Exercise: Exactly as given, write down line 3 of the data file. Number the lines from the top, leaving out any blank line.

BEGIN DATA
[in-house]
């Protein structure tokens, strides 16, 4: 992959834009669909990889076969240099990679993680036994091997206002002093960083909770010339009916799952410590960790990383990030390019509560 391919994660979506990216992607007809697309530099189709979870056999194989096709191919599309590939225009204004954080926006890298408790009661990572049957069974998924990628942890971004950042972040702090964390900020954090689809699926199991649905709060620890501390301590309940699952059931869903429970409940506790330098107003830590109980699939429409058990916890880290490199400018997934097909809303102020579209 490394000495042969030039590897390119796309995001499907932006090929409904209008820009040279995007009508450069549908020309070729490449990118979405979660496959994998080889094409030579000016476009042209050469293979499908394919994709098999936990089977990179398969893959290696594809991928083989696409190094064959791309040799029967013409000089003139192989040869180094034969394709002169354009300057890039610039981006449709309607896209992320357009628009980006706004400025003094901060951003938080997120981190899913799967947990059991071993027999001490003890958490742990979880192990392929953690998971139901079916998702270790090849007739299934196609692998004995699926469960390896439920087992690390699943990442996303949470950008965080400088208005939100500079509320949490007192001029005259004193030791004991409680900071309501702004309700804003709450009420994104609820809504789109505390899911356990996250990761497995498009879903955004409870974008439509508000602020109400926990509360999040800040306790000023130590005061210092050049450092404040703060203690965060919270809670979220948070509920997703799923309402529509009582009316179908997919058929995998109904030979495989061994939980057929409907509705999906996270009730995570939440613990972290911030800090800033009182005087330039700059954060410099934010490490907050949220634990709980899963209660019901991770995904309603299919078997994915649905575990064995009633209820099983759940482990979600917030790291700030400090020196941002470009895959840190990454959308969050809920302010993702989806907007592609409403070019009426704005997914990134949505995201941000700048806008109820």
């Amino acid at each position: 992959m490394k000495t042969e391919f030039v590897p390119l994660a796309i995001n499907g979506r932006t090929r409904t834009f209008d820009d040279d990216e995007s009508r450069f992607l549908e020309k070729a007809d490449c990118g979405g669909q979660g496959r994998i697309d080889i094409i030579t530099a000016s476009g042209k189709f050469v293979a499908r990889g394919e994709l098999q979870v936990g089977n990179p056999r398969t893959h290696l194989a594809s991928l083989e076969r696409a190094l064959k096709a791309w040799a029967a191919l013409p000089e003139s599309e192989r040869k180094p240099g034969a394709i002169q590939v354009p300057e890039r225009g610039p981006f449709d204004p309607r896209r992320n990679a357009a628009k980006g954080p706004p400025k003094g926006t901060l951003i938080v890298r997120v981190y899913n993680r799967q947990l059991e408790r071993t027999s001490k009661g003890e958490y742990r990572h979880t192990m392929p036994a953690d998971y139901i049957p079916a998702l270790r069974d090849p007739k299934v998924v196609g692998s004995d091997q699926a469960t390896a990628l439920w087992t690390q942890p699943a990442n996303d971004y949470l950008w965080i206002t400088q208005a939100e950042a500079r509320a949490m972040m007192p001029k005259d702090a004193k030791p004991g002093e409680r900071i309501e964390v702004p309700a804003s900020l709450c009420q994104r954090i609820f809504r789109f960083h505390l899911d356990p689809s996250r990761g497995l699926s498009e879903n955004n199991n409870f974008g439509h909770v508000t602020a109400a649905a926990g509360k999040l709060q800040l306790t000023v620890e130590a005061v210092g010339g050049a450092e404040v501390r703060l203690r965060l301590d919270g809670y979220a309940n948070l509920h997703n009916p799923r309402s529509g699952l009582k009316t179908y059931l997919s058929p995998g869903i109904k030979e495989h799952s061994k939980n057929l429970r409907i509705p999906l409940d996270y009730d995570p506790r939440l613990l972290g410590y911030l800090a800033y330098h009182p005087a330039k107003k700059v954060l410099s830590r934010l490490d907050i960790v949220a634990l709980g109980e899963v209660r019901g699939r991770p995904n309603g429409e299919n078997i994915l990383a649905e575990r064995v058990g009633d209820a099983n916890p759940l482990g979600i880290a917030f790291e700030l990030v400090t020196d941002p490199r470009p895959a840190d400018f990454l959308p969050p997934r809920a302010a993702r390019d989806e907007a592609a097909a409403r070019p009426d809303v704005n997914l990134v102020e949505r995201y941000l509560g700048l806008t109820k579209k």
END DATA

């Amino acid at each position: 992959m490394k000495t042969e391919f030039v590897p390119l994660a796309i995001n499907g979506r932006t090929r409904t834009f209008d820009d040279d990216e995007s009508r450069f992607l549908e020309k070729a007809d490449c990118g979405g669909q979660g496959r994998i697309d080889i094409i030579t530099a000016s476009g042209k189709f050469v293979a499908r990889g394919e994709l098999q979870v936990g089977n990179p056999r398969t893959h290696l194989a594809s991928l083989e076969r696409a190094l064959k096709a791309w040799a029967a191919l013409p000089e003139s599309e192989r040869k180094p240099g034969a394709i002169q590939v354009p300057e890039r225009g610039p981006f449709d204004p309607r896209r992320n990679a357009a628009k980006g954080p706004p400025k003094g926006t901060l951003i938080v890298r997120v981190y899913n993680r799967q947990l059991e408790r071993t027999s001490k009661g003890e958490y742990r990572h979880t192990m392929p036994a953690d998971y139901i049957p079916a998702l270790r069974d090849p007739k299934v998924v196609g692998s004995d091997q699926a469960t390896a990628l439920w087992t690390q942890p699943a990442n996303d971004y949470l950008w965080i206002t400088q208005a939100e950042a500079r509320a949490m972040m007192p001029k005259d702090a004193k030791p004991g002093e409680r900071i309501e964390v702004p309700a804003s900020l709450c009420q994104r954090i609820f809504r789109f960083h505390l899911d356990p689809s996250r990761g497995l699926s498009e879903n955004n199991n409870f974008g439509h909770v508000t602020a109400a649905a926990g509360k999040l709060q800040l306790t000023v620890e130590a005061v210092g010339g050049a450092e404040v501390r703060l203690r965060l301590d919270g809670y979220a309940n948070l509920h997703n009916p799923r309402s529509g699952l009582k009316t179908y059931l997919s058929p995998g869903i109904k030979e495989h799952s061994k939980n057929l429970r409907i509705p999906l409940d996270y009730d995570p506790r939440l613990l972290g410590y911030l800090a800033y330098h009182p005087a330039k107003k700059v954060l410099s830590r934010l490490d907050i960790v949220a634990l709980g109980e899963v209660r019901g699939r991770p995904n309603g429409e299919n078997i994915l990383a649905e575990r064995v058990g009633d209820a099983n916890p759940l482990g979600i880290a917030f790291e700030l990030v400090t020196d941002p490199r470009p895959a840190d400018f990454l959308p969050p997934r809920a302010a993702r390019d989806e907007a592609a097909a409403r070019p009426d809303v704005n997914l990134v102020e949505r995201y941000l509560g700048l806008t109820k579209k």